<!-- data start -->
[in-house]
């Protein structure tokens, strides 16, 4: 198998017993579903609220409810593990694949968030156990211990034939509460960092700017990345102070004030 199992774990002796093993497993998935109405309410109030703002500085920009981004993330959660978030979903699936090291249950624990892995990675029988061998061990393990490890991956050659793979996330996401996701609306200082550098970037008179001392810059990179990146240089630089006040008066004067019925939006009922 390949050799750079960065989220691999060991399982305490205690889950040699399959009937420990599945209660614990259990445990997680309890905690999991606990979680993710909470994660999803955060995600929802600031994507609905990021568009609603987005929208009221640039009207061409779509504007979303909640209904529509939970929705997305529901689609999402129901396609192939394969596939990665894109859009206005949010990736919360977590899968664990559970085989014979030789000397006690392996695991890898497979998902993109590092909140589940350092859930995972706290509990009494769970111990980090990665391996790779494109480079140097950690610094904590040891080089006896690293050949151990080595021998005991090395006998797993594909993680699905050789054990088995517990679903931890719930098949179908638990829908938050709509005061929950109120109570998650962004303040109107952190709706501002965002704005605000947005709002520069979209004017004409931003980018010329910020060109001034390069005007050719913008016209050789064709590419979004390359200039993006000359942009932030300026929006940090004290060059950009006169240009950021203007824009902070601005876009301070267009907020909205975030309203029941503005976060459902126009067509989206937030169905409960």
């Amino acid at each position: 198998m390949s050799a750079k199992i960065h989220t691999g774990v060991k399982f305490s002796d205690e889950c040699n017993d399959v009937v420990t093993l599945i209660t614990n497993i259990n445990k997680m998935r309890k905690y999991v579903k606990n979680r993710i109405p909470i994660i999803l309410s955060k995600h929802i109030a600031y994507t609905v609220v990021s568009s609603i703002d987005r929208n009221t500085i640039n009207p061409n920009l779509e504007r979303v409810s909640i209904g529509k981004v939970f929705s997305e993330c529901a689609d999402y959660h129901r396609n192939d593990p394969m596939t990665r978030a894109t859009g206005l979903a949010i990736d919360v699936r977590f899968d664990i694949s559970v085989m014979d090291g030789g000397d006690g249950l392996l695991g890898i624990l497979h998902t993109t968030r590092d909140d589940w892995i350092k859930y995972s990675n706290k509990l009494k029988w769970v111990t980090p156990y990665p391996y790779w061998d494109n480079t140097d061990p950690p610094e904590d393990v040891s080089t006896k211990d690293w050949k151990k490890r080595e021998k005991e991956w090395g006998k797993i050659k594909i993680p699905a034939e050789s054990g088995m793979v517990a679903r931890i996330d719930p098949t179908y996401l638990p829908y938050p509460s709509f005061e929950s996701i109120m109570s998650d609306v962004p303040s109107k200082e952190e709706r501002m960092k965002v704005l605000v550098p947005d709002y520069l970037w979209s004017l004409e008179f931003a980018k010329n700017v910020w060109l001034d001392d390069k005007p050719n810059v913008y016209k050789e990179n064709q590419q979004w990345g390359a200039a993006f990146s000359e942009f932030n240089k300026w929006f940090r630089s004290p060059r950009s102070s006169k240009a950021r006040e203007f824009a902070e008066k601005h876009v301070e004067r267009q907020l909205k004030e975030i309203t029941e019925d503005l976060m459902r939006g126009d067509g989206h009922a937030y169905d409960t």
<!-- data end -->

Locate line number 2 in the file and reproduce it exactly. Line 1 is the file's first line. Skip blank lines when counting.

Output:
């Protein structure tokens, strides 16, 4: 198998017993579903609220409810593990694949968030156990211990034939509460960092700017990345102070004030 199992774990002796093993497993998935109405309410109030703002500085920009981004993330959660978030979903699936090291249950624990892995990675029988061998061990393990490890991956050659793979996330996401996701609306200082550098970037008179001392810059990179990146240089630089006040008066004067019925939006009922 390949050799750079960065989220691999060991399982305490205690889950040699399959009937420990599945209660614990259990445990997680309890905690999991606990979680993710909470994660999803955060995600929802600031994507609905990021568009609603987005929208009221640039009207061409779509504007979303909640209904529509939970929705997305529901689609999402129901396609192939394969596939990665894109859009206005949010990736919360977590899968664990559970085989014979030789000397006690392996695991890898497979998902993109590092909140589940350092859930995972706290509990009494769970111990980090990665391996790779494109480079140097950690610094904590040891080089006896690293050949151990080595021998005991090395006998797993594909993680699905050789054990088995517990679903931890719930098949179908638990829908938050709509005061929950109120109570998650962004303040109107952190709706501002965002704005605000947005709002520069979209004017004409931003980018010329910020060109001034390069005007050719913008016209050789064709590419979004390359200039993006000359942009932030300026929006940090004290060059950009006169240009950021203007824009902070601005876009301070267009907020909205975030309203029941503005976060459902126009067509989206937030169905409960």